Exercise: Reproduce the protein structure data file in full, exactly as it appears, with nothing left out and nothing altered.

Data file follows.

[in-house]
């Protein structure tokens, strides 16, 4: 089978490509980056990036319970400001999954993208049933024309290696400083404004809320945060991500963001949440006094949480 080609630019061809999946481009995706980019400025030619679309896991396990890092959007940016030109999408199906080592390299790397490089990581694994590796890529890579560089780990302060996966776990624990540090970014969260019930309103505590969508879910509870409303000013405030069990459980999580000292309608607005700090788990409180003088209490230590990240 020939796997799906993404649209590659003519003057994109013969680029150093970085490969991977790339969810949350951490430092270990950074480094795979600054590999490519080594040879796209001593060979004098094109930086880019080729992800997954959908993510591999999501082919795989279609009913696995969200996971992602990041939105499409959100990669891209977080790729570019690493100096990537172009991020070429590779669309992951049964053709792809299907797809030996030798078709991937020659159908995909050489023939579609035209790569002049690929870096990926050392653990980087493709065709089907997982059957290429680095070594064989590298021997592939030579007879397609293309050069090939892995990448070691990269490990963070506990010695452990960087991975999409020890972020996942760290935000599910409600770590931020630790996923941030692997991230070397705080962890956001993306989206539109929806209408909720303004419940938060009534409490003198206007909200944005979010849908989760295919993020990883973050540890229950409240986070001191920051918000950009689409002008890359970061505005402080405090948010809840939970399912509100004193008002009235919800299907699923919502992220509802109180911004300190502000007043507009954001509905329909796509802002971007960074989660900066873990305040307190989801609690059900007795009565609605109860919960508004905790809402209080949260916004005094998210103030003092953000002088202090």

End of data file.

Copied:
[in-house]
């Protein structure tokens, strides 16, 4: 089978490509980056990036319970400001999954993208049933024309290696400083404004809320945060991500963001949440006094949480 080609630019061809999946481009995706980019400025030619679309896991396990890092959007940016030109999408199906080592390299790397490089990581694994590796890529890579560089780990302060996966776990624990540090970014969260019930309103505590969508879910509870409303000013405030069990459980999580000292309608607005700090788990409180003088209490230590990240 020939796997799906993404649209590659003519003057994109013969680029150093970085490969991977790339969810949350951490430092270990950074480094795979600054590999490519080594040879796209001593060979004098094109930086880019080729992800997954959908993510591999999501082919795989279609009913696995969200996971992602990041939105499409959100990669891209977080790729570019690493100096990537172009991020070429590779669309992951049964053709792809299907797809030996030798078709991937020659159908995909050489023939579609035209790569002049690929870096990926050392653990980087493709065709089907997982059957290429680095070594064989590298021997592939030579007879397609293309050069090939892995990448070691990269490990963070506990010695452990960087991975999409020890972020996942760290935000599910409600770590931020630790996923941030692997991230070397705080962890956001993306989206539109929806209408909720303004419940938060009534409490003198206007909200944005979010849908989760295919993020990883973050540890229950409240986070001191920051918000950009689409002008890359970061505005402080405090948010809840939970399912509100004193008002009235919800299907699923919502992220509802109180911004300190502000007043507009954001509905329909796509802002971007960074989660900066873990305040307190989801609690059900007795009565609605109860919960508004905790809402209080949260916004005094998210103030003092953000002088202090």